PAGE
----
Guys I have an almost new HF oil fairly large 15 amp compressor. I have it on a 20 amp circuit in garage with no gfci that I added myself.

From almost day after warranty expired on startup it started pop a gfci on another garage circuit. This circuit has a freezer plus outlets in living room with home entertainment center.

I'm sure there's an issue with the compressor but it works great so currently I only turn it on when needed and then reset the gfci on the other circuit..

Any ideas on how to stop this for happening if he then replacing the compressor or removing the gfci? The gfci has been replaced a couple of times so that not the issue.

Yes it is a Harbor Freight compressor item 61489 r120v/60Hz/15 Amp. It only has 5 hours so not due for first oil change. So no haven't changed it yet. Believe its due after first 10.

The GFCI pops on startup. I can even reset while compressor is running and it stays on fine. Remember the freezer is on the GFCI circuit and compressor is on a non GFCI circuit.

The circuit I ran actually has 3 outlets and a switch. Sorry I forgot. I looked at the circuit and all wired correctly. When I installed it I added a new 20 amp breaker. Black to breaker white and ground to different places on bus bar but both on same side of bus bar. (There is another one on other side left that only has white. Right side has grounds and white.)

So if both circuits white and ground are on same bus in panel could that cause the over lap? Do I need to switch them to the left side bus?

And thanks for all your input! I did have an electrician come look at it and charged me $300 with no resolution. Lol. But they didn't seem to think there was anything wrong with my installed circuit.

I've also wired 2 different 220 volt circuits for a welder and a table saw.

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    HF = Harbor Freight? If so, spell it out. Plus specific model #. – manassehkatz-Reinstate Monica Dec 30 '18 at 19:25
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    Does the GFCI pop when the compressor is starting or stopping? – ThreePhaseEel Dec 30 '18 at 19:58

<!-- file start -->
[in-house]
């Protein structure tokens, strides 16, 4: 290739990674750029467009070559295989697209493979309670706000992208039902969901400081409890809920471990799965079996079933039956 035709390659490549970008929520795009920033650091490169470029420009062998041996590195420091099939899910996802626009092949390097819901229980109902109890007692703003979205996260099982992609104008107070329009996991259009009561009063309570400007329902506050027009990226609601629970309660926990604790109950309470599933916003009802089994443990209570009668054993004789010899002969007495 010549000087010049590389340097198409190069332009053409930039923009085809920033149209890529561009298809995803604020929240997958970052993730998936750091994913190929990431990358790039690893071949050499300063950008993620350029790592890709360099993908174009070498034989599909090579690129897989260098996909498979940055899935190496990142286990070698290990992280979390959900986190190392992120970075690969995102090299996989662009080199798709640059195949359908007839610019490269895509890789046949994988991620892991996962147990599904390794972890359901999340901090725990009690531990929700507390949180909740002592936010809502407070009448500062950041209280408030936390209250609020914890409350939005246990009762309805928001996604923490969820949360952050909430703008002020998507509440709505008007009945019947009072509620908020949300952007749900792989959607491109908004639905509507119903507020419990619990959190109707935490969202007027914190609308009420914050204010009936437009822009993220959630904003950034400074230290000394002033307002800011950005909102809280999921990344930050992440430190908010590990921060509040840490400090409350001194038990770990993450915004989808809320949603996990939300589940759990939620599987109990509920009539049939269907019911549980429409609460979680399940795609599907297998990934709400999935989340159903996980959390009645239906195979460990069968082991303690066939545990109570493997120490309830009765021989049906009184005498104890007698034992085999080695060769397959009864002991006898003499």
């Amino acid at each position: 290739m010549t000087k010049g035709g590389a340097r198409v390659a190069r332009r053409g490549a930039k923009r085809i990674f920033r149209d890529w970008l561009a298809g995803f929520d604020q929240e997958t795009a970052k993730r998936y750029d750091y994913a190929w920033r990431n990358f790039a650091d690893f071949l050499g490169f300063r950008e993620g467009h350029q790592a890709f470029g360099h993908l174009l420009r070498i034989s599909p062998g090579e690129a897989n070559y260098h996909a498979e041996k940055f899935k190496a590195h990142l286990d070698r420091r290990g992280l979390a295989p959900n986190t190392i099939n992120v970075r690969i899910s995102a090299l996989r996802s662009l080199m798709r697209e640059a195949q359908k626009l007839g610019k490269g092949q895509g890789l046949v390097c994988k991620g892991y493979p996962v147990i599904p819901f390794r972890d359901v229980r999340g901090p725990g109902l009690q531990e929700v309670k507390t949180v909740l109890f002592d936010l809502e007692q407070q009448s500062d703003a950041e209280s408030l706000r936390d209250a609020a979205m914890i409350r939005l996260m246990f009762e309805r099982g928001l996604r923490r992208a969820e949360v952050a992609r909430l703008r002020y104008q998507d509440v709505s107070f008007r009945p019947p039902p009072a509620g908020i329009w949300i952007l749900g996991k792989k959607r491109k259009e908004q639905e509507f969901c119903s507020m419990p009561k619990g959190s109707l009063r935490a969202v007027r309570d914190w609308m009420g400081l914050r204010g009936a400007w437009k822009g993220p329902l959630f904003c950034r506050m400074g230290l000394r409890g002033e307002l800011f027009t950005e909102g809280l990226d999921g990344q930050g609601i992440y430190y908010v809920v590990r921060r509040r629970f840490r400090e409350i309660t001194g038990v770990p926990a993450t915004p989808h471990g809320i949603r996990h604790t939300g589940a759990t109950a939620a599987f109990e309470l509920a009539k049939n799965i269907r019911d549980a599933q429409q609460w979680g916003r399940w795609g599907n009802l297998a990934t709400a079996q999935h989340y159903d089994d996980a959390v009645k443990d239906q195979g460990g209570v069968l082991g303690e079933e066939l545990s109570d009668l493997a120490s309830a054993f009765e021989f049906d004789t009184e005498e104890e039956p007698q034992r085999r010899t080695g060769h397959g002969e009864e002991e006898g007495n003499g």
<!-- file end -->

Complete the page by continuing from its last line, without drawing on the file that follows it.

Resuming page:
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    Since you are good at adding circuits to garages that don't have GFCI... add one for the freezer. Freezers should never be on GFCI no matter what Code says, and you can get away with that if you have a dedicated circuit with a 1-socket receptacle and label it "freezer only". – Harper - Reinstate Monica Dec 30 '18 at 22:32
  • Agree with Harper , my state allows no gfci in this case and I have seen many problems with GFCI & arc fault on motor loads and dimming controls.+ it could be the freezer but probably not just the HF compressor but a combination of the circuit totals. – Ed Beal Dec 30 '18 at 22:44
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    Have you changed the oil in the compressor lately? (Compressors generally have notoriously heavy startup loads (my 15A dewalt pulls 32A briefly), and oil might make the difference. – Aloysius Defenestrate Dec 31 '18 at 0:07

Neutral or ground for the compressor circuit is somehow tangled up with neutral or ground from the freezer circuit. Go through both circuits and make sure of several things:

  • the neutrals from both circuits are totally separated. No contact whatsoever.
  • on both circuits, Neutral is not contacting ground anywhere.
  • the ground wires for each circuit goes all the way back to the panel.
  • there are no "islanded grounds", i.e. Where some devices are grounded only to each other but there is no grounding path back to the panel. Sometimes when people add wiring to old pre-ground circuits, there's a ground wire in the cable so they hook it up. Never do that unless there is a ground path back to the panel. This ground can be retrofit if need be.

Keep in mind ground paths can be things other than wires, e.g. If the compressor is physically touching the freezer.

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